Launched on Oct. 19, 2008, the Interstellar Boundary Explorer, or IBEX, spacecraft, is unique to NASA's heliophysics fleet: it images the outer boundary of the heliosphere, a boundary at the furthest edges of the solar system, far past the planets, some 8 million miles away. There, the constant stream of solar particles flowing off the sun, the solar wind, pushes up against the interstellar material flowing in from the local galactic neighborhood.
IBEX is also different because it creates images from particles instead of light. IBEX, scientists create maps from the observed neutral atoms. Some are of non-solar origin, others were created by collisions of solar wind particles with other neutral atoms far from the sun. Observing where these energetic neutral atoms, or ENAs, come from describes what's going on in these distant regions. Over the course of six months and many orbits around Earth, IBEX can paint a picture of the entire sky in ENAs.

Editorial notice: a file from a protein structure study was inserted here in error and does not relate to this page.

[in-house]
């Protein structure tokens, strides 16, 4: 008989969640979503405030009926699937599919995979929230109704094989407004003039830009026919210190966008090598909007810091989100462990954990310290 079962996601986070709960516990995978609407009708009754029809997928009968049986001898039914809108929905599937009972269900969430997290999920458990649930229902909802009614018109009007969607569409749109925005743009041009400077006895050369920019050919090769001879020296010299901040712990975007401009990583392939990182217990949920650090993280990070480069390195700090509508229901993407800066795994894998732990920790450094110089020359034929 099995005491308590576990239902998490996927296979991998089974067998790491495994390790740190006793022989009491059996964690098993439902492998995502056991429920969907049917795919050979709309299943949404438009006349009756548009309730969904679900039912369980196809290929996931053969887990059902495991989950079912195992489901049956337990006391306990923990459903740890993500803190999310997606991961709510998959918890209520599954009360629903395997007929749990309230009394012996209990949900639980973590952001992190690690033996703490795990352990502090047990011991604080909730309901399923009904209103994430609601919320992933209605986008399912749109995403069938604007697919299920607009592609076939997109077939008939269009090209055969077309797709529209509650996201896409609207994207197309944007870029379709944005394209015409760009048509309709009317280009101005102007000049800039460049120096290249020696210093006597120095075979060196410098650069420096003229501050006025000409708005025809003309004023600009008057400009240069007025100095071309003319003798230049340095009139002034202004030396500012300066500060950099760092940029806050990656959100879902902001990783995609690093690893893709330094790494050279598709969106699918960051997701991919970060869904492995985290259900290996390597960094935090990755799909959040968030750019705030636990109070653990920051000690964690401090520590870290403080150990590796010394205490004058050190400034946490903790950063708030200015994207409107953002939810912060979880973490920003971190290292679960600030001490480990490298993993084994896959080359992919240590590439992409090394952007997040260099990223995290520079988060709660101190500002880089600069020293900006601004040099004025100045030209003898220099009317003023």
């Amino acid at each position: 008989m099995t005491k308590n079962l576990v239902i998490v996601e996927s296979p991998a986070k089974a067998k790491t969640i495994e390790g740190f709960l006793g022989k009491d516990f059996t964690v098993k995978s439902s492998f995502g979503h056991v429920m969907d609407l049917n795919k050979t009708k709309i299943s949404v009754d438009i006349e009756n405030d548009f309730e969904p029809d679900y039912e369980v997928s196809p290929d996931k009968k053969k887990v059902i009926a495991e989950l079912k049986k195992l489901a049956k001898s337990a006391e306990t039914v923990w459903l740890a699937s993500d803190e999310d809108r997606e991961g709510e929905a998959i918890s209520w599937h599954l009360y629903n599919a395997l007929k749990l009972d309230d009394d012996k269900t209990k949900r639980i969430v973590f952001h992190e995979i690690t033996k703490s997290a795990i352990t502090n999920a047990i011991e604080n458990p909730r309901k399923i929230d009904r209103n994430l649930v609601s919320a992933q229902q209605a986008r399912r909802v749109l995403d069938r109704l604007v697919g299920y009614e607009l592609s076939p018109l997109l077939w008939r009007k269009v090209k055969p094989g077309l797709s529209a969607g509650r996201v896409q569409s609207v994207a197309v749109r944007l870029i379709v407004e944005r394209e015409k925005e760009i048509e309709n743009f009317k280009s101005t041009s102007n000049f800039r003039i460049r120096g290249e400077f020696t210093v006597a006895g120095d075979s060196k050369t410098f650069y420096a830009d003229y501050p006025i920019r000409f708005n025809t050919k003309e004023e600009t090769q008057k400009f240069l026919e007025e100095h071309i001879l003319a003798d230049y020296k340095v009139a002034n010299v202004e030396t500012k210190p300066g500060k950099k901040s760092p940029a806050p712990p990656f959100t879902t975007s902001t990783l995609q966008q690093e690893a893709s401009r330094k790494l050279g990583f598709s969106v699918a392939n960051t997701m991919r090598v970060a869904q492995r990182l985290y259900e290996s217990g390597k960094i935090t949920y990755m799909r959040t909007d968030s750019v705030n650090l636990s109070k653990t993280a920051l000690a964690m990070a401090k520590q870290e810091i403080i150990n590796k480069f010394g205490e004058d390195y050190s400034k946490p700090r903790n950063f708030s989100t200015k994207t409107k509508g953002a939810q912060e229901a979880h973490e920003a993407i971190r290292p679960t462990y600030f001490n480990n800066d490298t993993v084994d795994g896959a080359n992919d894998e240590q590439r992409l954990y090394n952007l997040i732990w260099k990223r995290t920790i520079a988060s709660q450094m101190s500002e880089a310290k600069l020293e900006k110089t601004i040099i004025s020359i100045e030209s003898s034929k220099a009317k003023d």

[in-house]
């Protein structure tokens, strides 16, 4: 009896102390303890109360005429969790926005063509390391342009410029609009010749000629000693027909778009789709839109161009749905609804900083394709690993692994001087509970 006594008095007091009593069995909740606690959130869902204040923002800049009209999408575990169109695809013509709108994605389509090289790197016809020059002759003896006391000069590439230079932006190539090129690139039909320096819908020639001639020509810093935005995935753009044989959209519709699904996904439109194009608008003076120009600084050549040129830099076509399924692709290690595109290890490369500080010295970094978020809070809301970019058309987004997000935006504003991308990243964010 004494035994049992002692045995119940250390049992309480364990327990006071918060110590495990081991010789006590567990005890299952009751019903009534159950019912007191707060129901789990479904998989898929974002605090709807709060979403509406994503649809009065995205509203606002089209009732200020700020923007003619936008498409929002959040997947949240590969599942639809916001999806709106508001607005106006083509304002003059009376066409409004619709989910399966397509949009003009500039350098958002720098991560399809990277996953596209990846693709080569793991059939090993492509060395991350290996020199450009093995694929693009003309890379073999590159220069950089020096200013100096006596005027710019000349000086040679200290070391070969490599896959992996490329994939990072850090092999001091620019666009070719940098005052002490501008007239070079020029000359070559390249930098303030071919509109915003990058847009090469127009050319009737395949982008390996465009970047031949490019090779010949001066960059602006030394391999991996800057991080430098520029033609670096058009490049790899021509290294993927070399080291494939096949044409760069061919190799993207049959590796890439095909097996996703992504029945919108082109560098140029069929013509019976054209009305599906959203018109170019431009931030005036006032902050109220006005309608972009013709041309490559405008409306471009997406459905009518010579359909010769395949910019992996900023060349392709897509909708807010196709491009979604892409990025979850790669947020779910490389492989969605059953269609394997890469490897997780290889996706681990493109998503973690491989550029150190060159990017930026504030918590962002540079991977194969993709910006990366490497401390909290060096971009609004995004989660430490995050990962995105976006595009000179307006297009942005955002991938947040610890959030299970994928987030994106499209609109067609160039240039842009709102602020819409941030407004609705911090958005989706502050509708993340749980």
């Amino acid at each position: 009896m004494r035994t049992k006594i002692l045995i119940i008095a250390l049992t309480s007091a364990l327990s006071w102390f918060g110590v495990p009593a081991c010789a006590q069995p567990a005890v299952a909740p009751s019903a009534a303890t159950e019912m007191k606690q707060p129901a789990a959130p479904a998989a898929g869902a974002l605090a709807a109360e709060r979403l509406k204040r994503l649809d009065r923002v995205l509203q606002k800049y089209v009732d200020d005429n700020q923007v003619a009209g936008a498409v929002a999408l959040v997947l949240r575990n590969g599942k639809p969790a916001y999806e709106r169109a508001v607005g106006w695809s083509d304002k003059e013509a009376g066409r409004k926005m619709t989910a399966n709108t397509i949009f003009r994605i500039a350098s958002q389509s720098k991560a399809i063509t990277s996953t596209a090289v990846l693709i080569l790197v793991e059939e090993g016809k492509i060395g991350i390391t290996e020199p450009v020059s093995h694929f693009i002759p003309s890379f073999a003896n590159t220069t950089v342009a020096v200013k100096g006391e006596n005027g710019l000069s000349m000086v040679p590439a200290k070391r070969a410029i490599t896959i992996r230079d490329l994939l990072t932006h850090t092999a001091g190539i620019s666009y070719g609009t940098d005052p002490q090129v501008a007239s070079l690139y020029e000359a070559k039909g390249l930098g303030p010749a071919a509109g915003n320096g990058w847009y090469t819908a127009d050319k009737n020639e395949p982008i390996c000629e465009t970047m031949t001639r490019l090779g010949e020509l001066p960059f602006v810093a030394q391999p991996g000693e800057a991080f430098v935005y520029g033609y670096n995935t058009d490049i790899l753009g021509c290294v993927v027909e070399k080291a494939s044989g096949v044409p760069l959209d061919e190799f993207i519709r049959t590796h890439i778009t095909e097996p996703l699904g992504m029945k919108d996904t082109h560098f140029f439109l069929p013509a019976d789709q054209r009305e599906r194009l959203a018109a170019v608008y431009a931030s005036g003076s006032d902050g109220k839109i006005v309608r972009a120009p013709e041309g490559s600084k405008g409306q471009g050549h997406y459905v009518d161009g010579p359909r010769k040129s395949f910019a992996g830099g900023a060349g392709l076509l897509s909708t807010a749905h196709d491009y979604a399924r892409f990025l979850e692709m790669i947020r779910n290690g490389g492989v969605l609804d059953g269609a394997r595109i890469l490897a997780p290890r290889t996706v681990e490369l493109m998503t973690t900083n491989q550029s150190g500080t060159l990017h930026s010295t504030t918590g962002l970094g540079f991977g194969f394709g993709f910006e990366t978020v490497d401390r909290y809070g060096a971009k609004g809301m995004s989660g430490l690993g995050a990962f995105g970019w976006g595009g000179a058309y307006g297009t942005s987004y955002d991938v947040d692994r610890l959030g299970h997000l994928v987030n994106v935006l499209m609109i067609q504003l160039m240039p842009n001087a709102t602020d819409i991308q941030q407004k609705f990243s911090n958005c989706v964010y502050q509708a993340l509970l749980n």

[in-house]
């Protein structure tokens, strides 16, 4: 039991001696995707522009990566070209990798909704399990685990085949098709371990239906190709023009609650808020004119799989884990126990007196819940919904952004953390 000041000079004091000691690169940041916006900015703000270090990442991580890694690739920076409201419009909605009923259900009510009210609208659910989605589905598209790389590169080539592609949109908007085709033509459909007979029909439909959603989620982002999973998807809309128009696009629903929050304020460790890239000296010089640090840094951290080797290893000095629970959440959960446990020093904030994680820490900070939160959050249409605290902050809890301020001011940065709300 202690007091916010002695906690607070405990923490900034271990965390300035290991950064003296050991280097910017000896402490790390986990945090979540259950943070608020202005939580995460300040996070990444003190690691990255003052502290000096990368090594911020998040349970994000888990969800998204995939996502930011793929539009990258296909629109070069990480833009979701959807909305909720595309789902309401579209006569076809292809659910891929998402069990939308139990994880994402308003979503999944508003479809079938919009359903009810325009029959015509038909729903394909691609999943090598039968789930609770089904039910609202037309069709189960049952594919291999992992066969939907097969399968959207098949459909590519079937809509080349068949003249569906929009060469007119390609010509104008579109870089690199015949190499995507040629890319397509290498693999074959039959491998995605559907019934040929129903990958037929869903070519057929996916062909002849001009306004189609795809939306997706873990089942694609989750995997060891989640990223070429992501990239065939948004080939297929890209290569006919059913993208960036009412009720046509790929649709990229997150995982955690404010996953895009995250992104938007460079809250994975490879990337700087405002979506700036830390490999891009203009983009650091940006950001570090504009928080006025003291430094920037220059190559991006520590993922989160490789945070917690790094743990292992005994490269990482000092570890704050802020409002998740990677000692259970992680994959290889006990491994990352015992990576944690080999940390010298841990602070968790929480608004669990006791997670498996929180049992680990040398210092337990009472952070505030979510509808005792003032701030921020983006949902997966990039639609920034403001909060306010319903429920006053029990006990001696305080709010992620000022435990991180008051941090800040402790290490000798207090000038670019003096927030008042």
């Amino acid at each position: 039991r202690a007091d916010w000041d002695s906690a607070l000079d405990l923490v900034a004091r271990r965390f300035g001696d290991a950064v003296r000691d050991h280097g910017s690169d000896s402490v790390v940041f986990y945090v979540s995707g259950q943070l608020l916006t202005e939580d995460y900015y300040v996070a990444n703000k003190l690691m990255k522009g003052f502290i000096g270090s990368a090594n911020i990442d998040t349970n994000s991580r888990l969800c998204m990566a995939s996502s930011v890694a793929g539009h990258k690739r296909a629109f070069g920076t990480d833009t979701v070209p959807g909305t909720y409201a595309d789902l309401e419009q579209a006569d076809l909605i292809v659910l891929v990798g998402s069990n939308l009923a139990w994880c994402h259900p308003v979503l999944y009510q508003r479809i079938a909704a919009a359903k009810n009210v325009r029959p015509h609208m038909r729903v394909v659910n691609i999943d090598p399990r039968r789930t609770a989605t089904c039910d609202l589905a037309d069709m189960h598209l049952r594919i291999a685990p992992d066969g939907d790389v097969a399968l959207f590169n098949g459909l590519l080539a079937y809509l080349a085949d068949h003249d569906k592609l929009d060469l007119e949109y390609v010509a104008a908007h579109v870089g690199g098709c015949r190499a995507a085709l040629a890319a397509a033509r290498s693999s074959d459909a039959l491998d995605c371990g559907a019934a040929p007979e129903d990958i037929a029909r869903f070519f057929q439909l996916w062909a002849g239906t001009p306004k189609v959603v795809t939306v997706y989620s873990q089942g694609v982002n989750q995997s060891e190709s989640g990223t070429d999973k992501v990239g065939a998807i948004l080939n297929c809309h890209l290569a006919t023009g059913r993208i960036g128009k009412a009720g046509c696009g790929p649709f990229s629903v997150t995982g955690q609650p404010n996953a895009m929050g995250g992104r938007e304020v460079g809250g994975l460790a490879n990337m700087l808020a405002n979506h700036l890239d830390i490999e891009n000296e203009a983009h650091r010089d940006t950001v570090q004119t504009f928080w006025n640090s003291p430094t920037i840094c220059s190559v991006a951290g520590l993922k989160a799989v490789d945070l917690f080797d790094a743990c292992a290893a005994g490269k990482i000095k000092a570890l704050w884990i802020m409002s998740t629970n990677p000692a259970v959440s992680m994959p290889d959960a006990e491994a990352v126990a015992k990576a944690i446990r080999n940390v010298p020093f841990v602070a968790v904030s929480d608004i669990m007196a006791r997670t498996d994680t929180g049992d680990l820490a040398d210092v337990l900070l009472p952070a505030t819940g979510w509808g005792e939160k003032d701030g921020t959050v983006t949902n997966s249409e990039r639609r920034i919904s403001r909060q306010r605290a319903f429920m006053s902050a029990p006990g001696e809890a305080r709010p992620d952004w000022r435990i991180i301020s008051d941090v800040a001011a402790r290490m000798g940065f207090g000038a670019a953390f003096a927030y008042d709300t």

During its first five years, IBEX has made some astounding discoveries.
IBEX is a NASA Heliophysics Small Explorer mission. The Southwest Research Institute in San Antonio, Texas, leads IBEX with teams of national and international partners. NASA's Goddard Space Flight Center in Greenbelt, Md., manages the Explorers Program for the agency's Science Mission Directorate in Washington.